We examined absolute and relative relationships between household income and maternal education during early childhood (<5 years) with activity-limiting chronic health conditions (ALCHC) during later childhood in six longitudinal, prospective cohorts from high-income countries (UK, Australia, Canada, Sweden, Netherlands, USA).
Relative inequality (risk ratios, RR) and absolute inequality (Slope Index of Inequality) were estimated for ALCHC during later childhood by maternal education categories and household income quintiles in early childhood. Estimates were adjusted for mother ethnicity, maternal age at birth, child sex and multiple births, and were pooled using meta-regression.
Pooled estimates, with over 42 000 children, demonstrated social gradients in ALCHC for high maternal education versus low (RR 1.54, 95% CI 1.28 to 1.85) and middle education (RR 1.24, 95% CI 1.11 to 1.38); as well as for high household income versus lowest (RR 1.90, 95% CI 1.66 to 2.18) and middle quintiles (RR 1.34, 95% CI 1.17 to 1.54). Absolute inequality showed decreasing ALCHC in all cohorts from low to high education (range: –2.85% Sweden, –13.36% Canada) and income (range: –1.8% Sweden, –19.35% Netherlands).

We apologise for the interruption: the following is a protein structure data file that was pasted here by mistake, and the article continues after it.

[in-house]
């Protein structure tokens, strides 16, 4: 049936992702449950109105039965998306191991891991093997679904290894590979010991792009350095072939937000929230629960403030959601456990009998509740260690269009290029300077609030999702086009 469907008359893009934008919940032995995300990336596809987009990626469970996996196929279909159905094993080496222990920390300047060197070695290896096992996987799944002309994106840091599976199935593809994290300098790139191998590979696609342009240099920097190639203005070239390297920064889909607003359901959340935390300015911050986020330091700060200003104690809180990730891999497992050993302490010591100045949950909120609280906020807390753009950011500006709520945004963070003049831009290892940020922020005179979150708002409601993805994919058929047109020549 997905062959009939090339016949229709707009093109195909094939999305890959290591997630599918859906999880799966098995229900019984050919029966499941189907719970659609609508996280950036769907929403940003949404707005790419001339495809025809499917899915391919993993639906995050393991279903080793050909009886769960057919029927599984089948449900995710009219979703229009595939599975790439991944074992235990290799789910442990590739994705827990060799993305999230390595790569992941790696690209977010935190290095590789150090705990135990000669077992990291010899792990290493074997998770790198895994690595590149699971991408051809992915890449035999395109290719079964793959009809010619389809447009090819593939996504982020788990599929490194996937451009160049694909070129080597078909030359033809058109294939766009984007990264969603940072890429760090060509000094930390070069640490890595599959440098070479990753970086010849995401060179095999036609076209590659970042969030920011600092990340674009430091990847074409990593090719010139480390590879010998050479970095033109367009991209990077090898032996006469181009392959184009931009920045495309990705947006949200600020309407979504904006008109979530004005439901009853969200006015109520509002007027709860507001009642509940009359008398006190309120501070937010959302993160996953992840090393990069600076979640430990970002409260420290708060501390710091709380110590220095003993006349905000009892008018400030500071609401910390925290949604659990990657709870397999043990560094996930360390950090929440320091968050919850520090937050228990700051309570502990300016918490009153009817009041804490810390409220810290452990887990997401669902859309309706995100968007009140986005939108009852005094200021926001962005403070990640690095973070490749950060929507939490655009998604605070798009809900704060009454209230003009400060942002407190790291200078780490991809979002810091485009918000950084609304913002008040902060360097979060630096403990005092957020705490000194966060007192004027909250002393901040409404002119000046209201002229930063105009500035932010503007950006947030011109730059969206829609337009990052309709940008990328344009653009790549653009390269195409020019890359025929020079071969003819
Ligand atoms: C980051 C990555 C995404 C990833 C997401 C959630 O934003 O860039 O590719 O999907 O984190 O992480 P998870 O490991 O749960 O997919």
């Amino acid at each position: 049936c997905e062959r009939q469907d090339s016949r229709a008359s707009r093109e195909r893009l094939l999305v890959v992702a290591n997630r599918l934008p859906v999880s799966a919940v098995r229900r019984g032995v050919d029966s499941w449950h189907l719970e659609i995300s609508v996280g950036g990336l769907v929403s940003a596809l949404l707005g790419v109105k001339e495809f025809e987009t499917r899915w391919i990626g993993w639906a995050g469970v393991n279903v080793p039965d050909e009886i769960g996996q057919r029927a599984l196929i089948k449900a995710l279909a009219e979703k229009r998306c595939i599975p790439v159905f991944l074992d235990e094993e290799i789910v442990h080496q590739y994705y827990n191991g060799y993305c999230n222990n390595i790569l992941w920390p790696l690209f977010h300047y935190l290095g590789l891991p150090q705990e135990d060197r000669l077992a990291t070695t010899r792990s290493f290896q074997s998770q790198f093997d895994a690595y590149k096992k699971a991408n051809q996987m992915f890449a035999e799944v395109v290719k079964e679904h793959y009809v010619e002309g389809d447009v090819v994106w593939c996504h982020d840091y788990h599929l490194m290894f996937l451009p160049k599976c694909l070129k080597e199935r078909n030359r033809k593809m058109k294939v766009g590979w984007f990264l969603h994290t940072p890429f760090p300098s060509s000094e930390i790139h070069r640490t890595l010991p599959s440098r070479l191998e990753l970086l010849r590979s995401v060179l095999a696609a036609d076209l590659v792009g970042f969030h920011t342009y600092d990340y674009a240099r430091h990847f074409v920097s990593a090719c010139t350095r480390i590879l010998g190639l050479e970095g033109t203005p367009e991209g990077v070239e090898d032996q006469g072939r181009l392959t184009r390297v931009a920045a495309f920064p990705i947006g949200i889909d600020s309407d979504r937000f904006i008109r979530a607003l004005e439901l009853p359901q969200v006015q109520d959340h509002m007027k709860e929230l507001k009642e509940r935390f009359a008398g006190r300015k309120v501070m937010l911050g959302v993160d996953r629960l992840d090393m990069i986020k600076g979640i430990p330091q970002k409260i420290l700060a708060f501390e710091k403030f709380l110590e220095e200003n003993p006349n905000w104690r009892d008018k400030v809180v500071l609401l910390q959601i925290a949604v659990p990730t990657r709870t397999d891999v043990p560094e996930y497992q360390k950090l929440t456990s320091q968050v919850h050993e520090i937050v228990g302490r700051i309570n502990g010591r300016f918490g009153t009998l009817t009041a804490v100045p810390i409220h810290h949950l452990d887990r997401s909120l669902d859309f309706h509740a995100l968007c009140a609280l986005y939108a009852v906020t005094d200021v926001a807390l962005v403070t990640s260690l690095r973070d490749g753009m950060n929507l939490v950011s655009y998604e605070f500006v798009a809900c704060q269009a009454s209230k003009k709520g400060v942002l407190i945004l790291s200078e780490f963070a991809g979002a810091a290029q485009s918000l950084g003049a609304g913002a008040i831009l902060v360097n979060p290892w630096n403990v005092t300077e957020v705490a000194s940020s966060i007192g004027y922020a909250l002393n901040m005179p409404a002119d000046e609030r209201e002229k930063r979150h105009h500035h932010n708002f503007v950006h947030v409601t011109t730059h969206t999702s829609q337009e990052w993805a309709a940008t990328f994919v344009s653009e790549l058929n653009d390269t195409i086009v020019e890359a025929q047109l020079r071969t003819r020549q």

We found graded relative risk of ALCHC during later childhood by maternal education and household income during early childhood in all cohorts. Absolute differences in ALCHC were consistently observed between the highest and lowest maternal education and household income levels across cohort populations. Our results support a potential role for generous, universal financial and childcare policies for families during early childhood in reducing the prevalence of activity limiting chronic conditions in later childhood.